Road Foodie

Some people drive simply to arrive.

The Old Man and the Road

Posted By on December 27, 2008

No foundation...

No foundation...

Dinner is very important to us. A bit rushed when researching our dining options for tonight, I simply googled local/sustainable, fine dining, and St Louis. I was rewarded with Riddle’s Penultimate Wine Bar in “exciting University City.” There was a La Quinta located only 5 miles away; we were set. After 9 ½ very tiring hours, we roll in, back to institutional hospitality after 4 nights of supreme comfort. C heads off to the gym and I play get-the-lime-green-frisbee-plushtoy with Stella for 20 minutes while the travel chardonnay chills. She caromes off the bed, floor, and walls like a demented racquetball. When we manifest the unmistakable signs of going out, her liquid brown eyes carry all the sorrows of the world, and then some. It is always the same: like all dogs, she doesn’t remember that we always come back.

Foolishly, I entrust the supposed 5-mile route to the restaurant to the lame GPS in our iPhonies (“You Are Off Track!; Go Four Miles and Make a U-Turn! What?).

Eventually we find The Loop in University City, and it is, indeed, exciting. College kids often have that effect on a community. Riddle’s menu looks very promising, and although I have been immobile in a small cubicle all day, there’s no way I can pass up the local garlic sausage and the local smoked trout. C wants to try a bowl of chile, plus the red beans n’ rice (another nice, light collation). The sausage is adequate, the trout dry, the chile tastes a bit canned: all is better on the menu than on the plate, but I appreciate the effort and intentions. We eat at the bar, as always, for the conviviality of it all, and soon strike up a conversation with our co-barcorner-dweller, a craggy, seventy-something man with a dirty white beard that may possibly reach his waist and a face that looks like the rocks at the foot of Niagara Falls. He identifies himself when asked, as a hobo.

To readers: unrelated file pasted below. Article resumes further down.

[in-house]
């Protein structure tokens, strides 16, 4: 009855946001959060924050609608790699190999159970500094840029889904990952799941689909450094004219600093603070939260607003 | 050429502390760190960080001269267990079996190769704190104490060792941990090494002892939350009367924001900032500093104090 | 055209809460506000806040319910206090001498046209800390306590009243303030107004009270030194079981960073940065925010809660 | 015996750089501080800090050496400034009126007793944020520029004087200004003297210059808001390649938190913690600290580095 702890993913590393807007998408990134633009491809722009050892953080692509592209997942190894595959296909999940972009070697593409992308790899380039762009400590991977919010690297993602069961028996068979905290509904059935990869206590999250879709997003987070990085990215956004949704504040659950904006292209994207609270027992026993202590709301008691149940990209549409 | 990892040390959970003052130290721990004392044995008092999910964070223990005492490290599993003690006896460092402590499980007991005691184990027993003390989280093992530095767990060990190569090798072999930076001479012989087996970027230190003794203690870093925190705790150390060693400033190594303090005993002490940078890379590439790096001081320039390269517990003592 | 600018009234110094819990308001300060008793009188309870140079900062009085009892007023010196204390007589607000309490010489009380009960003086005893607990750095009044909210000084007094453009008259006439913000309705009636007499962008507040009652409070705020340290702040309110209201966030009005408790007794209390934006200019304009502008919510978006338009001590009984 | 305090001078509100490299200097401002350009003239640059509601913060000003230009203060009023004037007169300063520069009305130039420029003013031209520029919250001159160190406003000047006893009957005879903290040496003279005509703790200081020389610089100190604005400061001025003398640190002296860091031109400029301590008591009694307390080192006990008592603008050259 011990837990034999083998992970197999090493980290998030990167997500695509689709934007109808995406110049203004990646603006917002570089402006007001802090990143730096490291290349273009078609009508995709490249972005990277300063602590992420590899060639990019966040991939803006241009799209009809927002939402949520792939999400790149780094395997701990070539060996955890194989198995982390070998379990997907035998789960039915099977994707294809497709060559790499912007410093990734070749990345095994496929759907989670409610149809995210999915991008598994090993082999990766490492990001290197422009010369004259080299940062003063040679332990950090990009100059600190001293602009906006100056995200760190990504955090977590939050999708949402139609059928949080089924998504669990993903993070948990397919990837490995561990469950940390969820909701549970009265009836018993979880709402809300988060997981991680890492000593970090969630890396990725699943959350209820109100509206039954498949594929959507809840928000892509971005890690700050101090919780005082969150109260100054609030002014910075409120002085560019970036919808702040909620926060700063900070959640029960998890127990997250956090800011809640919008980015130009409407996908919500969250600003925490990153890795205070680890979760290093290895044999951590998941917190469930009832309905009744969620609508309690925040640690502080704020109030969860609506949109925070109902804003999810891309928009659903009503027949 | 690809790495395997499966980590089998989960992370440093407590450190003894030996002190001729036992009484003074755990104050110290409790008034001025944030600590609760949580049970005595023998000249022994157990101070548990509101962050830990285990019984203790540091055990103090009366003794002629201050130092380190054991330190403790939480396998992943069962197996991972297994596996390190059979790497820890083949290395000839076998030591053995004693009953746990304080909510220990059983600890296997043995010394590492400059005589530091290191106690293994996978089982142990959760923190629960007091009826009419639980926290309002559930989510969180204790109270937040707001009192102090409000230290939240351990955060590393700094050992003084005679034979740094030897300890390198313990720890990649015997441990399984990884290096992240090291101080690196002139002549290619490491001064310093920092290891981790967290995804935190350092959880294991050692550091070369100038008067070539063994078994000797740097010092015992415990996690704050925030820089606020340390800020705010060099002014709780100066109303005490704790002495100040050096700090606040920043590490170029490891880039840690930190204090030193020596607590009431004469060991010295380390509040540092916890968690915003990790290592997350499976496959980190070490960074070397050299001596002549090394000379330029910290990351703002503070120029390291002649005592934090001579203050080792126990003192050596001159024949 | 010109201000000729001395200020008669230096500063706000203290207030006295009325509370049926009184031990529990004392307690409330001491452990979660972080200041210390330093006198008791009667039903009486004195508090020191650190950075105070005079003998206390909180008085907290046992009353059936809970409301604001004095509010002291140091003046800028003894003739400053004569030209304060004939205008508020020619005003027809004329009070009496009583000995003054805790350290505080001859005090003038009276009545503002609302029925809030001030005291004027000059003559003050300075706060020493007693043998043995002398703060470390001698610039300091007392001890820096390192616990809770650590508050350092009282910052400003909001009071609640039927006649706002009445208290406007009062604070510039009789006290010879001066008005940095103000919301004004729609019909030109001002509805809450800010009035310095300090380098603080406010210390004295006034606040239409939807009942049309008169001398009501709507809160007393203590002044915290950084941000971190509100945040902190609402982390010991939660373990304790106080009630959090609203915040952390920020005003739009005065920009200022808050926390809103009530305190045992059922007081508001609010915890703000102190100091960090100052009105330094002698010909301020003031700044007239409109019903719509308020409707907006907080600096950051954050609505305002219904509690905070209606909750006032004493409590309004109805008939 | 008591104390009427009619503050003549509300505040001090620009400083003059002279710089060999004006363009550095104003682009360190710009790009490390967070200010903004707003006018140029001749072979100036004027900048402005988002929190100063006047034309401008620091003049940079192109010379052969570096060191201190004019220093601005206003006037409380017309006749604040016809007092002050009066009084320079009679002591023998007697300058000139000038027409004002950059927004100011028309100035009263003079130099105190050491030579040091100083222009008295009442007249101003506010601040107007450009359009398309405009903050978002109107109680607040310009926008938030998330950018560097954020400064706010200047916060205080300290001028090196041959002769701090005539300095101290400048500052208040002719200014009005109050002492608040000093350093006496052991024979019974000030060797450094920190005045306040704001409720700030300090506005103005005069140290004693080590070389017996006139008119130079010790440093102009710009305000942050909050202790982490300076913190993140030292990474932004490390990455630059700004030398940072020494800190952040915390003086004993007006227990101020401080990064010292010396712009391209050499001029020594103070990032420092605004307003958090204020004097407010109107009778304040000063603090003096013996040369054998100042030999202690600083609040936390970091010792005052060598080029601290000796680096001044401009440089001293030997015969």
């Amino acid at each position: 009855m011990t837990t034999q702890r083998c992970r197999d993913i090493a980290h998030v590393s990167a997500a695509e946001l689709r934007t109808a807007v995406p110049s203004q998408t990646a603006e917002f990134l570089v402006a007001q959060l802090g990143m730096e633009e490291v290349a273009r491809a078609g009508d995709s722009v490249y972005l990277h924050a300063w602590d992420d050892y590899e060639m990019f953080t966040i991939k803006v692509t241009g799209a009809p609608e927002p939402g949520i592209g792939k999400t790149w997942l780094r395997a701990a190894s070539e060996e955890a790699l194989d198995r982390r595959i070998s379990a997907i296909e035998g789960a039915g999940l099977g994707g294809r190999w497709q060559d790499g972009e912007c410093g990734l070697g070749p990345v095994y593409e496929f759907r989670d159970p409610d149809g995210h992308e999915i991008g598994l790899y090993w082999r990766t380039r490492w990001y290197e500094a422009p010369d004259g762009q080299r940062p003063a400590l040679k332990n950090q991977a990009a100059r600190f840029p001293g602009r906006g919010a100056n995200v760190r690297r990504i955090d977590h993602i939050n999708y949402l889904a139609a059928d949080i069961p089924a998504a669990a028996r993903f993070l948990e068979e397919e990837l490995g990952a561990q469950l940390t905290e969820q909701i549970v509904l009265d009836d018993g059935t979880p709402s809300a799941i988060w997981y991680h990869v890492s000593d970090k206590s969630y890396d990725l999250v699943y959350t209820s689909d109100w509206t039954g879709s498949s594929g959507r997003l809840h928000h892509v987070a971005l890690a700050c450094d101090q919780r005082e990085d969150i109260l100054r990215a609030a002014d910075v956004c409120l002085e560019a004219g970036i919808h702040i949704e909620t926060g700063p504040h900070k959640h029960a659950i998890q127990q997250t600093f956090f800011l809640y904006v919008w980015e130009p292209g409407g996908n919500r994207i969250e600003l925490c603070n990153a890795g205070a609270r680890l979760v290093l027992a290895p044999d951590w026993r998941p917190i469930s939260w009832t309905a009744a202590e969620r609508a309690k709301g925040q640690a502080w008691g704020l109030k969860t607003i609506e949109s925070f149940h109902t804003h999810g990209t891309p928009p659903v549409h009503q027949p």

It's a well-meaning menu.

It's a well-meaning menu.


His eyes light up when he finds that I write cookbooks, and he approves of our road traditions with a wise smile, although they are very different from his own. Before settling down here to look after his ailing mother (how old is she—or, has the rough life aged him quickly?), Rick Escoffier (no shit) spent 20 years hitchhiking back and forth across the country, and along the way became a fan of Berthold Brecht and William Saroyan, was picked up by the golfer Payne Stewart (and nearly became his caddy). “No foundation, all the way down the line,” says the Old Man of the Road, quoting Saroyan, as we sit and sip together at the rustic bar. My natural state is a bit more optimistic, but I can see the point. When we leave Riddle’s, he is happily contemplating the bottle of Courvoisier in front of him. We are tucked up with Stella in a cozy bed, not our own, by 10:30pm. Tomorrow, Tulsa. Before his ridiculously untimely death, my brother-in-law wrote a book called “The Keys to Tulsa.” It was made into a movie starring Mary Tyler Moore, Eric Stoltz, and that plump guy on Boston Legal–what’s his name? I SO wish I could call him and say “Hey Brian, we’re going to Tulsa! Any tips?

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